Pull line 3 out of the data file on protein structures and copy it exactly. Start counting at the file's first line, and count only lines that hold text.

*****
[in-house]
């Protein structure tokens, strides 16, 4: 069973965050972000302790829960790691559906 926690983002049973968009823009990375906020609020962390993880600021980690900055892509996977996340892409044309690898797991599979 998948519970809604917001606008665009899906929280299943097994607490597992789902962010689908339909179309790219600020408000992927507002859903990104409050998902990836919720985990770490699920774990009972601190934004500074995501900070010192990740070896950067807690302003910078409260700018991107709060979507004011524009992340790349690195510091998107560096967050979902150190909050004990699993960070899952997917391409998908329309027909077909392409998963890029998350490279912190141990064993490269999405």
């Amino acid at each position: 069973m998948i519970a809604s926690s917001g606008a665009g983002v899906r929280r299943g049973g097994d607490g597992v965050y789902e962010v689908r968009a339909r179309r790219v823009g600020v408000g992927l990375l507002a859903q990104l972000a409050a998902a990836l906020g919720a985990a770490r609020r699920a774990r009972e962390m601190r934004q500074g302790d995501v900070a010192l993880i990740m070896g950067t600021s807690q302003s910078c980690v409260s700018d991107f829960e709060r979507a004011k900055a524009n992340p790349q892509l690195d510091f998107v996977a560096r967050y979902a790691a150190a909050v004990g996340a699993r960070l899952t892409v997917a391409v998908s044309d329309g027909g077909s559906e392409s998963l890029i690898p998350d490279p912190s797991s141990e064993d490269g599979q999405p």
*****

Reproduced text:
């Amino acid at each position: 069973m998948i519970a809604s926690s917001g606008a665009g983002v899906r929280r299943g049973g097994d607490g597992v965050y789902e962010v689908r968009a339909r179309r790219v823009g600020v408000g992927l990375l507002a859903q990104l972000a409050a998902a990836l906020g919720a985990a770490r609020r699920a774990r009972e962390m601190r934004q500074g302790d995501v900070a010192l993880i990740m070896g950067t600021s807690q302003s910078c980690v409260s700018d991107f829960e709060r979507a004011k900055a524009n992340p790349q892509l690195d510091f998107v996977a560096r967050y979902a790691a150190a909050v004990g996340a699993r960070l899952t892409v997917a391409v998908s044309d329309g027909g077909s559906e392409s998963l890029i690898p998350d490279p912190s797991s141990e064993d490269g599979q999405p």